Yellowstone National Park’s best-known wolf, beloved by many tourists and valued by scientists who tracked its movements, was shot and killed on Thursday outside the park’s boundaries, Wyoming wildlife officials reported.
The wolf, known as 832F to researchers, was the alpha female of the park’s highly visible Lamar Canyon pack and had become so well known that some wildlife watchers referred to her as a “rock star.” The animal had been a tourist favorite for most of the past six years.
The wolf was fitted with a $4,000 collar with GPS tracking technology, which is being returned, said Daniel Stahler, a project director for Yellowstone’s wolf program. Based on data from the wolf’s collar, researchers knew that her pack rarely ventured outside the park, and then only for brief periods, Dr. Stahler said.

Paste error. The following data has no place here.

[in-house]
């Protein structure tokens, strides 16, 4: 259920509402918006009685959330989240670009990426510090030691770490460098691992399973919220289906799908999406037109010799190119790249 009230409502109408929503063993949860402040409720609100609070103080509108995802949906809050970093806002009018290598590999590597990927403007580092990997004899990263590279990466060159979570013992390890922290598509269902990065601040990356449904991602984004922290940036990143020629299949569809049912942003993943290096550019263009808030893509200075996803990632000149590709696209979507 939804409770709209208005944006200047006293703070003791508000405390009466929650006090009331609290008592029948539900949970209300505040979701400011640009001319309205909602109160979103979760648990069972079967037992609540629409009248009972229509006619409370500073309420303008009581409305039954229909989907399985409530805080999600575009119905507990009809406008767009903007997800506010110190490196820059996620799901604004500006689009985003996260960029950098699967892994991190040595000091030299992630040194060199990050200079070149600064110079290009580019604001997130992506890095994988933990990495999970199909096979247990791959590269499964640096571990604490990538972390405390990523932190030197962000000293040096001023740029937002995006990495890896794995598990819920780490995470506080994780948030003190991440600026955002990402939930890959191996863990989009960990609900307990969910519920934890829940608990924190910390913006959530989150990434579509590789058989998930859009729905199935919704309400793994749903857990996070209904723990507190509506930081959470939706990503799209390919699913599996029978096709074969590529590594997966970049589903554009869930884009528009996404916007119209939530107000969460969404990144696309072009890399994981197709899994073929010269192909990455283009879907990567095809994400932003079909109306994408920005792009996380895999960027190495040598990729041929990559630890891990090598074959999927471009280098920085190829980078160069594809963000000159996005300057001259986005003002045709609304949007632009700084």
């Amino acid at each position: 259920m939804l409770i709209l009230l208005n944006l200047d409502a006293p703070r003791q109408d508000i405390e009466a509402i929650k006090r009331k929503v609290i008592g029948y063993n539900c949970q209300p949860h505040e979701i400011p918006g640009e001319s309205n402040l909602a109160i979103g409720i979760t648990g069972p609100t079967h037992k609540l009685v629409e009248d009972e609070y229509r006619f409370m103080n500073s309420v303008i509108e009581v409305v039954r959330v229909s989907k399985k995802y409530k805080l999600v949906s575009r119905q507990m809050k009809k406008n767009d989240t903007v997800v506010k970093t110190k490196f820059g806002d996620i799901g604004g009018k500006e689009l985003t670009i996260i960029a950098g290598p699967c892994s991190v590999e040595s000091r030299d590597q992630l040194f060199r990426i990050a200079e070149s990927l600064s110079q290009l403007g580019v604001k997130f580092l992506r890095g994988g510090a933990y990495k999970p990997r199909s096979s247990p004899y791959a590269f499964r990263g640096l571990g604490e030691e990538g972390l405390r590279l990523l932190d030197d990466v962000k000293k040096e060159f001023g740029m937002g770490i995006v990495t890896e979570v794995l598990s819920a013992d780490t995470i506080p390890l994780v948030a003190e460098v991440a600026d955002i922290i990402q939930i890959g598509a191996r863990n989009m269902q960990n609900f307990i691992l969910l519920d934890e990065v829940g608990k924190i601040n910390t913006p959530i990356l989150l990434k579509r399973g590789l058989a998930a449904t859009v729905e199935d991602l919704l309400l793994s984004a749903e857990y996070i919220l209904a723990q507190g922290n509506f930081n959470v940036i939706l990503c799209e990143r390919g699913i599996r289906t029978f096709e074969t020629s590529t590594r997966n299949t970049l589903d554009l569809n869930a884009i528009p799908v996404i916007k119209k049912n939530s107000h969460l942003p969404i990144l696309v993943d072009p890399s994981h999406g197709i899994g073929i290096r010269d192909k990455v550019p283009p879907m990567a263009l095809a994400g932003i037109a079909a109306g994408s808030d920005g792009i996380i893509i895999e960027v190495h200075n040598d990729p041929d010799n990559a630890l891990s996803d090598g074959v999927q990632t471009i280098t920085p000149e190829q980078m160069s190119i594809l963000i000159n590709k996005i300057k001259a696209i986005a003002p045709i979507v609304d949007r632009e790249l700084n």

This year’s hunting season in the northern Rockies has been especially controversial because of the high numbers of popular wolves and wolves fitted with research collars that have been killed just outside Yellowstone in Idaho, Montana and Wyoming. NYTimes